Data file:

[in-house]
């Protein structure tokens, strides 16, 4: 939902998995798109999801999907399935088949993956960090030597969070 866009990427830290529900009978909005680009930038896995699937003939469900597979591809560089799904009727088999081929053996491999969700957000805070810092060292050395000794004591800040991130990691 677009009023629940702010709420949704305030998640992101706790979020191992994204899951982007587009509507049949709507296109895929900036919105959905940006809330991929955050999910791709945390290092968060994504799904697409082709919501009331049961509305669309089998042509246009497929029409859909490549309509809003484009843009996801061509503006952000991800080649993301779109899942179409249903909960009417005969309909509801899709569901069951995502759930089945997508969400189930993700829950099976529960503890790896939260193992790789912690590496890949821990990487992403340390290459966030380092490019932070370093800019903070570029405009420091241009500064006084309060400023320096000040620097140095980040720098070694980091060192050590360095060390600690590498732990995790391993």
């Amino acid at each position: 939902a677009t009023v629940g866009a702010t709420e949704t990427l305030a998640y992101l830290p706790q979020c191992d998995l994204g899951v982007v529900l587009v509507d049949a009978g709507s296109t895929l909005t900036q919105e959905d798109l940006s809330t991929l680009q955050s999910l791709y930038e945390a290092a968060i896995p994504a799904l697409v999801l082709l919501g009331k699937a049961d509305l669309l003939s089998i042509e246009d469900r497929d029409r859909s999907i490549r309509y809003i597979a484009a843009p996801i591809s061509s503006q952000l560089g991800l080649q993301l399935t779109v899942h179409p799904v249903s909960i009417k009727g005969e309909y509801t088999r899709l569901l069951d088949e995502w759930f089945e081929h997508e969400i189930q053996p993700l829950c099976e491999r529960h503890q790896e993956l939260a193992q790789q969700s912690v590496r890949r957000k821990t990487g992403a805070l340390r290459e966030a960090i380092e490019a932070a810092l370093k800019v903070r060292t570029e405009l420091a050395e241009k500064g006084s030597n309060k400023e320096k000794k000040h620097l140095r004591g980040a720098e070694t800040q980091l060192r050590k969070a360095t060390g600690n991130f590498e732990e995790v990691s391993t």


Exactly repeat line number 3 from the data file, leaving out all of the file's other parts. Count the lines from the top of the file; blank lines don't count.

């Amino acid at each position: 939902a677009t009023v629940g866009a702010t709420e949704t990427l305030a998640y992101l830290p706790q979020c191992d998995l994204g899951v982007v529900l587009v509507d049949a009978g709507s296109t895929l909005t900036q919105e959905d798109l940006s809330t991929l680009q955050s999910l791709y930038e945390a290092a968060i896995p994504a799904l697409v999801l082709l919501g009331k699937a049961d509305l669309l003939s089998i042509e246009d469900r497929d029409r859909s999907i490549r309509y809003i597979a484009a843009p996801i591809s061509s503006q952000l560089g991800l080649q993301l399935t779109v899942h179409p799904v249903s909960i009417k009727g005969e309909y509801t088999r899709l569901l069951d088949e995502w759930f089945e081929h997508e969400i189930q053996p993700l829950c099976e491999r529960h503890q790896e993956l939260a193992q790789q969700s912690v590496r890949r957000k821990t990487g992403a805070l340390r290459e966030a960090i380092e490019a932070a810092l370093k800019v903070r060292t570029e405009l420091a050395e241009k500064g006084s030597n309060k400023e320096k000794k000040h620097l140095r004591g980040a720098e070694t800040q980091l060192r050590k969070a360095t060390g600690n991130f590498e732990e995790v990691s391993t």